FUNERAL FOR A DOG by Thomas Pletzinger

Book Quote:

“My assignment: get on the trail of Svensson the man.”

Book Review:

Review by Guy Savage  (MAY 4, 2011)

Husbands and wives who work together either end up with their marriage in trouble or being the best of friends. In German author, Thomas Pletzinger’s novel, Funeral for a Dog, it’s the first scenario for journalist Daniel Mandelkern. Mandelkern is an ethnologist who is supposed to be writing “about anthropological concepts like matrilineality and male childbed,” but instead he’s been getting a series of shit assignments from his boss/wife Elisabeth. Mandelkern is beginning to wonder if there’s an underlying message to these assignments and then he’s told to interview the reclusive Dirk Svensson, the author of a wildly successful illustrated children’s book “The story of Leo and the Notmuch.” Mandelkern protests against the assignment, and with his marriage in crisis, he storms out of his apartment on the journey to interview Svensson.

Mandelkern’s assignment is simple: interview the author and go beyond the “brief bios and conjectures about Dirk Svensson.” As there are no in-depths interviews of Svensson, this is an important assignment. No one knows exactly where Svensson lives–somewhere North of Milan on Lago di Lugano, and Mandelkern isn’t in the best of tempers when he reaches his destination. He’s met by Svensson and his three-legged dog, Lua. They are joined by Svensson’s lover, Tuuli & her son.

Funeral for a Dog starts off simply enough with a series of seven postcards sent from Mandelkern to his wife, Elisabeth. These postcards contain just a few sentences, and the words break off only to be picked up by the next card. These cryptic messages give the idea that Mandelkern has undergone some sort of cathartic experience due to the assignment. Then the book opens with a window into Mandelkern’s problematic marriage. Elisabeth publicly addresses her husband by his last name, yet privately she insists that they have a child. An early episode in the book describes sex between the couple as “warlike,” and afterwards, Mandelkern packs and leaves.

What should be a simple assignment becomes increasingly complex. Staying with Svensson, Mandelkern discovers a secret manuscript called Astroland about Svensson’s past and a ménage-a trois. At this point, the narration divides between Svensson (through his manuscript) and Mandelkern. Some parts of the novel contain a symbolic quality–Mandelkern, for example, repeatedly mentions that he cannot wash off menstrual blood left from sex with his wife. Is this symbolic for the traces of Elisabeth he cannot erase?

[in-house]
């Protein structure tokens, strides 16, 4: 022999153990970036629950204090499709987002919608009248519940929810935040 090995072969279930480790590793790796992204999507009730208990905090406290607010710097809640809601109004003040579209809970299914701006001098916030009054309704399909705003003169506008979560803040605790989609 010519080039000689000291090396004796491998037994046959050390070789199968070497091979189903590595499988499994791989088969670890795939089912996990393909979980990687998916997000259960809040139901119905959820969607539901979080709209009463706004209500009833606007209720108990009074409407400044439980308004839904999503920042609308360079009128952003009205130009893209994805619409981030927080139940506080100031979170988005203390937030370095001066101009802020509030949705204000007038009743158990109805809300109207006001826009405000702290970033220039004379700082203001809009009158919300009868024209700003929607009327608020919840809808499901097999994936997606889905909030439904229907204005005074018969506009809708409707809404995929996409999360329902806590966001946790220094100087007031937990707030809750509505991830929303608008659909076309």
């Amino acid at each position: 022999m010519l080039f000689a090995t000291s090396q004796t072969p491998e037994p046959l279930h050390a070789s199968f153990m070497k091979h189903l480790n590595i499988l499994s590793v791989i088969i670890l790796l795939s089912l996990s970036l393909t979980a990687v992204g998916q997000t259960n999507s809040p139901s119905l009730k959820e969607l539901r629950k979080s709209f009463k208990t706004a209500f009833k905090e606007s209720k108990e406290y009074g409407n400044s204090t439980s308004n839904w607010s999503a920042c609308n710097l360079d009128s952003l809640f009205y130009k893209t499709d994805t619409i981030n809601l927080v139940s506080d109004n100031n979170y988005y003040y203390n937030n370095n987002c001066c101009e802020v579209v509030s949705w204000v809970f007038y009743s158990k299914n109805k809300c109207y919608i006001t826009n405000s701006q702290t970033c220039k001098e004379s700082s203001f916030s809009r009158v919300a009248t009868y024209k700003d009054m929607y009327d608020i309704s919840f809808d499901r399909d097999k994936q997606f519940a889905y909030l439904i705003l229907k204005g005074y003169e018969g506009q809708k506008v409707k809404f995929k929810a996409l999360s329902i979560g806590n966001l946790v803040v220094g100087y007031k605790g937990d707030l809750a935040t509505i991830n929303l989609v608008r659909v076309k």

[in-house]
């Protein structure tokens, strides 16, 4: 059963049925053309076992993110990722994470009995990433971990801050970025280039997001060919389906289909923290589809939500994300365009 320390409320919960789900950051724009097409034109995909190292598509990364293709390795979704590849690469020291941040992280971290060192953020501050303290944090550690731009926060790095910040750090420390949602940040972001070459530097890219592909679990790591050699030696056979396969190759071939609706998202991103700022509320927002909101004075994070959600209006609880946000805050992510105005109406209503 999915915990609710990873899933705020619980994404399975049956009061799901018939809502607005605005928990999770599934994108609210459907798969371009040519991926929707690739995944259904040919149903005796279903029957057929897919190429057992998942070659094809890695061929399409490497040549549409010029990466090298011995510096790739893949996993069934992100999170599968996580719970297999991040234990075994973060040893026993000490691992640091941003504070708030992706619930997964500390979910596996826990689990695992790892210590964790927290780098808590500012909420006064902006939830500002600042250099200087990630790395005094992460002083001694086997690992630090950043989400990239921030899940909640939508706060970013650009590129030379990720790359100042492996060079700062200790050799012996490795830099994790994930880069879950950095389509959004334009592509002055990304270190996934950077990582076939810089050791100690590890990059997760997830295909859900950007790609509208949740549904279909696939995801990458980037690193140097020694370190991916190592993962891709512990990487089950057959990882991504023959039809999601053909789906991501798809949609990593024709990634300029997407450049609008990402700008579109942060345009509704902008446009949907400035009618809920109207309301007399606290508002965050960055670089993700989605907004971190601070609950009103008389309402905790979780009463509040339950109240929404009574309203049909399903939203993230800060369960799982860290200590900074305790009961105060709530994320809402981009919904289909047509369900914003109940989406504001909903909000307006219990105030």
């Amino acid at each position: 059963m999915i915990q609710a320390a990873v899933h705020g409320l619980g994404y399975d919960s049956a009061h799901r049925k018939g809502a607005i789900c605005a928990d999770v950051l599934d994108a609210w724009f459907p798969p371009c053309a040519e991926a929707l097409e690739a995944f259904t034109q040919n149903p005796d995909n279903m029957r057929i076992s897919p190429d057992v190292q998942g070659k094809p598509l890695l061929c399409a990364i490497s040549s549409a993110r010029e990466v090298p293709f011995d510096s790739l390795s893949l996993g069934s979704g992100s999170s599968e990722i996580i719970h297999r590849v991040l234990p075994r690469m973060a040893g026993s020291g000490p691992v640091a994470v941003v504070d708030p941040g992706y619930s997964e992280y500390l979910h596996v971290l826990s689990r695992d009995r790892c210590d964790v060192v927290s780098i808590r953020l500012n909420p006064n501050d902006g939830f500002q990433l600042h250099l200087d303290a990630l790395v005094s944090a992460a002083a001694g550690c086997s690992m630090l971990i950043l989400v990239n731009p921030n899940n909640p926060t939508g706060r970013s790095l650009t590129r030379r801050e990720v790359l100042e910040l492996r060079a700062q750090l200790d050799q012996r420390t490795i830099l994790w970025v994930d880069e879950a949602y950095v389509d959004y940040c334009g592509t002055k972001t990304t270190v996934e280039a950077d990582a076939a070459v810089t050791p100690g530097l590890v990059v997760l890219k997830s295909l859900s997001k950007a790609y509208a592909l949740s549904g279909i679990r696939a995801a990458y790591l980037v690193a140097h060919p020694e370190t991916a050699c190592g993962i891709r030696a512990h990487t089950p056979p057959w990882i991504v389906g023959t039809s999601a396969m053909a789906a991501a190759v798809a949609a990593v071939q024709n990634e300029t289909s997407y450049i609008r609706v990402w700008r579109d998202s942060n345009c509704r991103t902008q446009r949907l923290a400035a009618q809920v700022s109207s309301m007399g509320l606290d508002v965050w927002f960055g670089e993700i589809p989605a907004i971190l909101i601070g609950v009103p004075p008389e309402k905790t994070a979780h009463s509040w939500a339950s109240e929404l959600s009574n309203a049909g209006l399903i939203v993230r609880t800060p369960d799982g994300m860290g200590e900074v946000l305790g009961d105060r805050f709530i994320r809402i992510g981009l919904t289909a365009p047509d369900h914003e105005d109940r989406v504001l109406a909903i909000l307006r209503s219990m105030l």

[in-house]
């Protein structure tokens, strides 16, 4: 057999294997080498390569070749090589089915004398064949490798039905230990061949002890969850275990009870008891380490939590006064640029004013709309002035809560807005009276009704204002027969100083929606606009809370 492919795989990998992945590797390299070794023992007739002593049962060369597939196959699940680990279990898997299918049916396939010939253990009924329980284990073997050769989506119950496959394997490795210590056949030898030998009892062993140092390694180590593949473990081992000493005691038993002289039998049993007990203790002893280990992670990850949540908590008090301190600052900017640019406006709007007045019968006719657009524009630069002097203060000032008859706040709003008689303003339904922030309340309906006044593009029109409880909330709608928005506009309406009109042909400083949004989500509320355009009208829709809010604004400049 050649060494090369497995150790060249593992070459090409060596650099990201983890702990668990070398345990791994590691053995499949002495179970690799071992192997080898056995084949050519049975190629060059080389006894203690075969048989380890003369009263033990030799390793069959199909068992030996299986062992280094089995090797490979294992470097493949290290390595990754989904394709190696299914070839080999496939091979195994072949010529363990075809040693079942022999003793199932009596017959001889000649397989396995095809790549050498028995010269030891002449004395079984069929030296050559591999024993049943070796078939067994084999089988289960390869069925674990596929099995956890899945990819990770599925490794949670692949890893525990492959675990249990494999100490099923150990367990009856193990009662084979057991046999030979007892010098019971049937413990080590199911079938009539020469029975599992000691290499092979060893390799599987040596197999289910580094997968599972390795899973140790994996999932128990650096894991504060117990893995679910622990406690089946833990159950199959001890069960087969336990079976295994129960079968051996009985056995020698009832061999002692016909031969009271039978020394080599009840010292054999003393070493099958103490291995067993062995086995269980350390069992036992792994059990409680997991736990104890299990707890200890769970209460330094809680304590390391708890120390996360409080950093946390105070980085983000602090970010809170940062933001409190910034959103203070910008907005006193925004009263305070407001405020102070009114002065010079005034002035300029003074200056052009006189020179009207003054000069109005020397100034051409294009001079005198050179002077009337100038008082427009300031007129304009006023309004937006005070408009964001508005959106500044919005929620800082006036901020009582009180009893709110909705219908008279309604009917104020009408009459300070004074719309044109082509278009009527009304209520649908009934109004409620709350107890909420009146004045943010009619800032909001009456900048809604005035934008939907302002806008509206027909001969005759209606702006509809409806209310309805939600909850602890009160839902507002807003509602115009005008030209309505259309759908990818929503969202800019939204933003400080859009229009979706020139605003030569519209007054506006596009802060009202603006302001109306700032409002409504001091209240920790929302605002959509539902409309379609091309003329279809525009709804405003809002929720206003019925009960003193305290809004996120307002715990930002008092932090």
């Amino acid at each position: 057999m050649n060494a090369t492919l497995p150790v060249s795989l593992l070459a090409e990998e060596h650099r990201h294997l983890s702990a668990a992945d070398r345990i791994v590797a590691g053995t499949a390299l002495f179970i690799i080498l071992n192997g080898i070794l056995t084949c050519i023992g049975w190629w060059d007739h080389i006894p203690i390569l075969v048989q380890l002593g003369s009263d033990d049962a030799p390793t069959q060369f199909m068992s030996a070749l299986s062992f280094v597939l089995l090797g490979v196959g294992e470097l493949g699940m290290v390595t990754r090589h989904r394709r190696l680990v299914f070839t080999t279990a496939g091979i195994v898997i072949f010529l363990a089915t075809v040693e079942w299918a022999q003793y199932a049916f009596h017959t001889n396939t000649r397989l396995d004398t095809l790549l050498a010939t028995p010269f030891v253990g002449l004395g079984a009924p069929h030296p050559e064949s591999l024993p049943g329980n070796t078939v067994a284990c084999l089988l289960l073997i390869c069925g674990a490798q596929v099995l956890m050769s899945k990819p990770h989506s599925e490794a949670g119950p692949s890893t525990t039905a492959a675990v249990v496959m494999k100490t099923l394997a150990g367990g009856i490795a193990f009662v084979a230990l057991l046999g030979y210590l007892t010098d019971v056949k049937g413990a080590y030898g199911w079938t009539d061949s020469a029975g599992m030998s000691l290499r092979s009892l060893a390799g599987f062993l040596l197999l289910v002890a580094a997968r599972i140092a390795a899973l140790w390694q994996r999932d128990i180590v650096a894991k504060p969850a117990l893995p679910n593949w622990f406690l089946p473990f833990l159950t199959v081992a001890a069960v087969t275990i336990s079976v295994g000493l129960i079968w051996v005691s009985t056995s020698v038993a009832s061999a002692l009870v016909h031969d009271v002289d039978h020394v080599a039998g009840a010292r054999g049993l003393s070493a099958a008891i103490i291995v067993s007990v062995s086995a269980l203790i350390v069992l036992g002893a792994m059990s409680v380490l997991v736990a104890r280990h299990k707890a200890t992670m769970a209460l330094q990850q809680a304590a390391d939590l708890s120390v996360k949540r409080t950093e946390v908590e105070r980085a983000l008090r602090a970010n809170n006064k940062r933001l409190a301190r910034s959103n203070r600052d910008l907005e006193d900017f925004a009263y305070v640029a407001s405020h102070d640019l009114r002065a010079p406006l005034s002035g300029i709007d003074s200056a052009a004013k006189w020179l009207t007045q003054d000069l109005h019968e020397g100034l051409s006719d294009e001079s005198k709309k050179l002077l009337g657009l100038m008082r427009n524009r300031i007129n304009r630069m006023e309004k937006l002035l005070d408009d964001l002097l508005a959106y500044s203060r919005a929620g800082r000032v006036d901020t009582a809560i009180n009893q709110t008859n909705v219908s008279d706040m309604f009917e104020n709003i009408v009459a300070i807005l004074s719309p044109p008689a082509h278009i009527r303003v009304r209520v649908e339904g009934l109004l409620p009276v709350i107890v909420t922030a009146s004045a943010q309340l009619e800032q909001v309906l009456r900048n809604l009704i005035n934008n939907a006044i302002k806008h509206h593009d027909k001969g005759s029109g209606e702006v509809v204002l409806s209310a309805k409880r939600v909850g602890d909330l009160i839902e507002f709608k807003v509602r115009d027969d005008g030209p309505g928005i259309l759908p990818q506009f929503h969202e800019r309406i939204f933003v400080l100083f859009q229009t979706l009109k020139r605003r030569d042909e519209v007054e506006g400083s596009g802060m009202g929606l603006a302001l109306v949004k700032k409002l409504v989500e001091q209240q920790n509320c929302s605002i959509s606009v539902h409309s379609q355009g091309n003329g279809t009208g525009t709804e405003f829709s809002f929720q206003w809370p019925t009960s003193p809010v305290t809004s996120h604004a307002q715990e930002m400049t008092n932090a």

Pletzinger has an unusual style that took this reader some getting used to. Chapters are short, and some are transcribed phone calls and interviews. Paragraphs are the sort of note taking and questions one would expect from a journalist on assignment:

“And this thought too is only pilfered. The room smells of damp stone, even though it isn’t raining (the roof is cracked). Again the thought of Elisabeth and the assignment she has given me, for a moment I’d like to call her, we have important things to talk about, but my telephone is in my suitcase at the Hotel Lido Seegarten. I’m drunk once again, too drunk for research, I can only speculate. I should put aside my pen, I could break open the suitcase, my questions remain:

–How do I find out who Felix Blaumeiser was?
–Why does Lua only have three legs?
–Tuuli says Svensson can’t paint—who painted those pictures?
–Who exactly is Kiki Kaufman?
–How do I open the suitcase?”

The book’s intricate plot is built on the themes of love, loss and relationships. Given the title, it’s not difficult to predict the death of the dog, Lua, but that’s just one loss; there are others, and part of the novel takes place in New York 9/11/01. The motif of Borroemean rings occurs in the novel which underscores the meta-meaning of the triangular relationship between Svensson, Tuuli and a third character, Felix. Funeral for a Dog is for those who like their novels teasingly-complex, non traditional and non linear.

Readers should be aware that some passages include details of cockfight and another section details the capitations of chickens.

(Translated by Ross Benjamin.)

AMAZON READER RATING: stars-4-5from 5 readers
PUBLISHER: W. W. Norton & Company (March 28, 2011)
REVIEWER: Guy Savage
AUTHOR WEBSITE: Thomas Pletzinger
EXTRAS: Excerpt
MORE ON MOSTLYFICTION: Read our review of:


May 4, 2011 · Judi Clark · No Comments
Tags: , , ,  · Posted in: Contemporary, Germany, New York City, Unique Narrative, World Lit

Leave a Reply

You must be logged in to post a comment.